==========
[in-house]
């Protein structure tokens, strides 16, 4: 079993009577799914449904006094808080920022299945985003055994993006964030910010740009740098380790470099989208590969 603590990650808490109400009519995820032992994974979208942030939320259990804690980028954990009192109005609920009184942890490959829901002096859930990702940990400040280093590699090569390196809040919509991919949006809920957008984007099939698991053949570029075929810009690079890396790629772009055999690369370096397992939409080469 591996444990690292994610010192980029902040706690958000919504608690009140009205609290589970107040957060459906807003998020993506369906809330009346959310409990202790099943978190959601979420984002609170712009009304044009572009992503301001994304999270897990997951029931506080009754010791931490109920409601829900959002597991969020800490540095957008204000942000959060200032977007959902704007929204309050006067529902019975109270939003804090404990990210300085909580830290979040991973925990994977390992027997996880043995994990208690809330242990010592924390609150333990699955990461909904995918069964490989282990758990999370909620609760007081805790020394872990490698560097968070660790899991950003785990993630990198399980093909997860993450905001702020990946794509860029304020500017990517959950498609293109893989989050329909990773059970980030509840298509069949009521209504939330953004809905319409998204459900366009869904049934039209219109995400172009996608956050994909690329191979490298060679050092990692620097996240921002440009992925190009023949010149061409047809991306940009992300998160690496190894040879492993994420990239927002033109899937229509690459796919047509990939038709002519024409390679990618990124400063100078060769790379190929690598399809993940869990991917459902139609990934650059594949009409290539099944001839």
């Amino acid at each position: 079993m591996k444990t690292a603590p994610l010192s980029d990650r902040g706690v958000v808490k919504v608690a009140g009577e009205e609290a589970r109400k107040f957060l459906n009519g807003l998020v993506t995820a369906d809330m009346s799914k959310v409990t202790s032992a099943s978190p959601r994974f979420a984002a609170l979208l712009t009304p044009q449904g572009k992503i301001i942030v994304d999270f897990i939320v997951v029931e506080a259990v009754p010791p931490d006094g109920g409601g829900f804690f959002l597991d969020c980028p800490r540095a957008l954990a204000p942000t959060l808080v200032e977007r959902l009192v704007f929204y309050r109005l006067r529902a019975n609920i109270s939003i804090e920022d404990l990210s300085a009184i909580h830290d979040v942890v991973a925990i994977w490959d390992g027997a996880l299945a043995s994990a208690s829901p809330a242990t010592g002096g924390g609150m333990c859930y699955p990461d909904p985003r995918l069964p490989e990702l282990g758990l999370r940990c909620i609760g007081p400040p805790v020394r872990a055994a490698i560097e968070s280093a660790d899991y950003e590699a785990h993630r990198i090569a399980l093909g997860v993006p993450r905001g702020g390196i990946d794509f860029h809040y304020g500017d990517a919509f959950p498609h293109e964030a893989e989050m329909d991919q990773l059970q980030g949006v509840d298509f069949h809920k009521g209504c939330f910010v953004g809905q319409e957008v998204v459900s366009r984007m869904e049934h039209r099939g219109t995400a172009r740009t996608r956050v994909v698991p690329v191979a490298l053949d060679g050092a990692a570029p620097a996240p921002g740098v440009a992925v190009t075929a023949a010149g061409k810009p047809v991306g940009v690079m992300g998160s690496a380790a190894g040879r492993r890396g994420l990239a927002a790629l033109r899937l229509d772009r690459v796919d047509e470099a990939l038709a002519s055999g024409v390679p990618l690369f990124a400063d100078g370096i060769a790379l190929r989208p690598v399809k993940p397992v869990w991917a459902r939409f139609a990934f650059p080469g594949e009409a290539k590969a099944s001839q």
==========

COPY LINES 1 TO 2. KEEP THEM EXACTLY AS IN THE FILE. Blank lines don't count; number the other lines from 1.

[in-house]
């Protein structure tokens, strides 16, 4: 079993009577799914449904006094808080920022299945985003055994993006964030910010740009740098380790470099989208590969 603590990650808490109400009519995820032992994974979208942030939320259990804690980028954990009192109005609920009184942890490959829901002096859930990702940990400040280093590699090569390196809040919509991919949006809920957008984007099939698991053949570029075929810009690079890396790629772009055999690369370096397992939409080469 591996444990690292994610010192980029902040706690958000919504608690009140009205609290589970107040957060459906807003998020993506369906809330009346959310409990202790099943978190959601979420984002609170712009009304044009572009992503301001994304999270897990997951029931506080009754010791931490109920409601829900959002597991969020800490540095957008204000942000959060200032977007959902704007929204309050006067529902019975109270939003804090404990990210300085909580830290979040991973925990994977390992027997996880043995994990208690809330242990010592924390609150333990699955990461909904995918069964490989282990758990999370909620609760007081805790020394872990490698560097968070660790899991950003785990993630990198399980093909997860993450905001702020990946794509860029304020500017990517959950498609293109893989989050329909990773059970980030509840298509069949009521209504939330953004809905319409998204459900366009869904049934039209219109995400172009996608956050994909690329191979490298060679050092990692620097996240921002440009992925190009023949010149061409047809991306940009992300998160690496190894040879492993994420990239927002033109899937229509690459796919047509990939038709002519024409390679990618990124400063100078060769790379190929690598399809993940869990991917459902139609990934650059594949009409290539099944001839």